In the bright light of the afternoon the world seemed deserted. The birds too slept without a voice. The clatter of Vida's hooves on the asphalt dissolved in the hot silence. She sleepily swished her long white tail, whiter than any other horse's in the world.
I sat on the buggy's wooden seat between Father and Onkel Fritz, drowning in the scent of the clover hay. The top of the Codlea hill had wrapped itself in a thin mist. "It's going to rain," they said. But the world had stopped in its tracks. It seemed as if nothing would ever happen again.

We pulled up at a picket fence, the planks long and sparse- with ivy like unmoving water in the unmoving air. Father drove on to attend to his business. Onkel Fritz and I passed (through a low wooden gate) into the unknown garden.
Here is where my sister lives. Other old sick people are living here too... look, some of them are over there under the trees, Onkel Fritz explained to me in a low voice. My sister cannot leave her room.

We climbed the old stone steps (We were good friends with the people whose mansion this had been. From beside me, Onkel Fritz tossed these words at me like a ball). Steps phantasms twisted in his large frame. He smiled. Through the still air I felt a huge heart beating.
We went in. The room was all white. The light seemed to pass through the walls. Ivy at the window. On the walls, pictures of ravines in the Tyrol mountains.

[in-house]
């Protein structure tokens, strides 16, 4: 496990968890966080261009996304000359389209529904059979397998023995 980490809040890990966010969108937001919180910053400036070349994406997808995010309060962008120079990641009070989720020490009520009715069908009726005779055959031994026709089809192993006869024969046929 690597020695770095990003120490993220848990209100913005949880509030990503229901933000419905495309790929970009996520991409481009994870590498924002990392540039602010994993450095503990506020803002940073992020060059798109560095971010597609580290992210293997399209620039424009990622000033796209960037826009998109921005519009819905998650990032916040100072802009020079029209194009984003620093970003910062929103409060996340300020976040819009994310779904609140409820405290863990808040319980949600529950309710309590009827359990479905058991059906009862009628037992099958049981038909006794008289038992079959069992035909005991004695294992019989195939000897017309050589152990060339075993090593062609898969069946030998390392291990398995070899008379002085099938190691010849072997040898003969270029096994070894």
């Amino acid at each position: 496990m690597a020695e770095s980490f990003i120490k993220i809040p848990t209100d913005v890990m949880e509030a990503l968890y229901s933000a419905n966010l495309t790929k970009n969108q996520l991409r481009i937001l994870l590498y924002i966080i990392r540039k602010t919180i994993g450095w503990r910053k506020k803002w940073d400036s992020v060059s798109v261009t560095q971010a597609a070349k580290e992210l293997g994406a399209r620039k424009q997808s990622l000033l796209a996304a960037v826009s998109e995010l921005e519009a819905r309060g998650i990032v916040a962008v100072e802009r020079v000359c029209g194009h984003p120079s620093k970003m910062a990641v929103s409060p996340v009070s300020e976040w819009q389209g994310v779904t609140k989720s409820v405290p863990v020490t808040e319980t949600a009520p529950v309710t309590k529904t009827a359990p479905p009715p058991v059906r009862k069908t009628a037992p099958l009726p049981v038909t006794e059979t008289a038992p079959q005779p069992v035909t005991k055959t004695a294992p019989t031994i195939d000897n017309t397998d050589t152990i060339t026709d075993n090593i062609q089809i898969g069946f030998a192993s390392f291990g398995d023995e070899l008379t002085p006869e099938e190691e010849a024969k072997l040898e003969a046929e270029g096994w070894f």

Manna Tante, seated in the midst of the room, her hands in her lap, paralyzed. She had gotten paralyzed on the stage like that, in other times.
"You're here," she cries out from her armchair. And the air between them seems to expand.

Her face and his face become young. They are children again. Because they, too, were the closest, the naughtiest of all the brothers and sisters. They kept seeing each other, hurriedly, between two train trips on their travels through Europe.
And now he's back again, back from the larger air. The light grows in waves on her face. She embraces him with her arms, two dry branches.

Their many lives lie inside me like a heavy snowfall.

A long time later Vida's neighing signals that it's time to go. Father is waiting by the gate.
A few people graciously see us out. We leave them behind. How white and quiet they are. They wave to us until nothing more can be seen on the horizon.

Curtains of warm rain laden with light race across the fields as if in play - and cut across our path